Step 4 – Customer Segmentation
Once you’ve identified your objectives, strategy and performance measures, you next need to think hard about your customers. After all, marketing is as much about knowing your customers, as it is advertising. Think about who they are, what they like and dislike, when they do business, what motivates them, what their characteristics are and which newspapers they read.
The more you can profile your customers and create buyer personas, the better you can target your offering and communications. For example, Chris the Fish knows that most of his customers are local housewives who attend St Peter’s Church in the village. Chris has therefore decided that he’ll always have plenty of stock on Fridays.
Step 5 – Communications Plan
You are now ready to think about how you will communicate with your customers. This part of the plan is all about telling your customers you are there, what you sell and crucially, motivating them to do business with you.
Communications plans can be very simplistic or as complicated as you want, but to be effective you need to consider a multilevel marketing approach.
You should start by identifying your top three messages. For example, Rumpole’s solicitors, a local firm, wants all its communications to focus around the following three themes:
1. Rumpole has defended the innocent for over 30 years
2. Rumpole will personally manage your affairs
3. Rumpole has never lost a court case
Once Rumpole had identified his top three messages, he planned out what communications mediums he was going to use.
He opted for a multi level approach, incorporating a website with email capture, a Google AdWords campaign, some PR targeting the local papers, a toll free telephone number and he sponsored the local football team.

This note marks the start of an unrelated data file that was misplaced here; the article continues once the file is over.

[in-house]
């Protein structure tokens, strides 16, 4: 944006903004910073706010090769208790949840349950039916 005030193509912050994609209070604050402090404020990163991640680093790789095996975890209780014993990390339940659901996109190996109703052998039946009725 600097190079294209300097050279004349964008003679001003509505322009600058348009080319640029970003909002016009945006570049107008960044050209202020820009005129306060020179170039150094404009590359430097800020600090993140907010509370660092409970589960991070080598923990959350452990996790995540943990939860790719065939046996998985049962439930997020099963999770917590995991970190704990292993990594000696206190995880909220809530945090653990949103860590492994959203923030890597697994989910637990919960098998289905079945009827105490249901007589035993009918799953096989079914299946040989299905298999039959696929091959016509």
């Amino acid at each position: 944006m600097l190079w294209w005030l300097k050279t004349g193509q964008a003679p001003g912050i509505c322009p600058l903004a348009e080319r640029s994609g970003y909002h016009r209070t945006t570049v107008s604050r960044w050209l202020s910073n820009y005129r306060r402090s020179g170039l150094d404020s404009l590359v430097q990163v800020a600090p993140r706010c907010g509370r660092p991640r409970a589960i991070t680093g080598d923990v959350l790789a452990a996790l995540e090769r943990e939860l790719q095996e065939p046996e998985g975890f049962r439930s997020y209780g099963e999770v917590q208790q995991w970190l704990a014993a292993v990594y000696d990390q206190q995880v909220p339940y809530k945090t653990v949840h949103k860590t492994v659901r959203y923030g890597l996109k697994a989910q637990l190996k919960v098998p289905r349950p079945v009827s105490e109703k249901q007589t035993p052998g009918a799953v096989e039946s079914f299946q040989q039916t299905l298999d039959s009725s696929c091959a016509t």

For each communications medium you need to ask yourself what the value is, or, why am I doing this?
If you cannot answer this quickly and clearly, then it might not be the right for your business. You also need to think about what you want to achieve with each medium, for example Rumpole wanted to raise awareness of his business by sponsoring the local football team, whereas his Google AdWords campaign was designed to persuade people to contact him.
Step 6 – Budget & Cashflow
So we’re down to the most painful part, what’s it going to cost? My advice here is to look at your cash flow projection and identify what percentage of your turnover you can afford to reinvest in your business. It might typically be anything between 1-5%, but each business is different.
Remember that marketing is an investment in your businesses success and not just an expense.
Once you’ve got to this stage you’re pretty much done. All that’s left is to present the plan to your team and then execute it. To be effective at marketing you have to make sure your entire team is 100% bought in and behind you.
And that’s it. Keep your plan on your desk and review it at least monthly to assess if you are achieving your performance objectives. It can be a useful management tool and will help you to remain focussed on what you set out to do with your business in the first place.
Please tell us about your experiences of writing a marketing plan for your business in the comments below.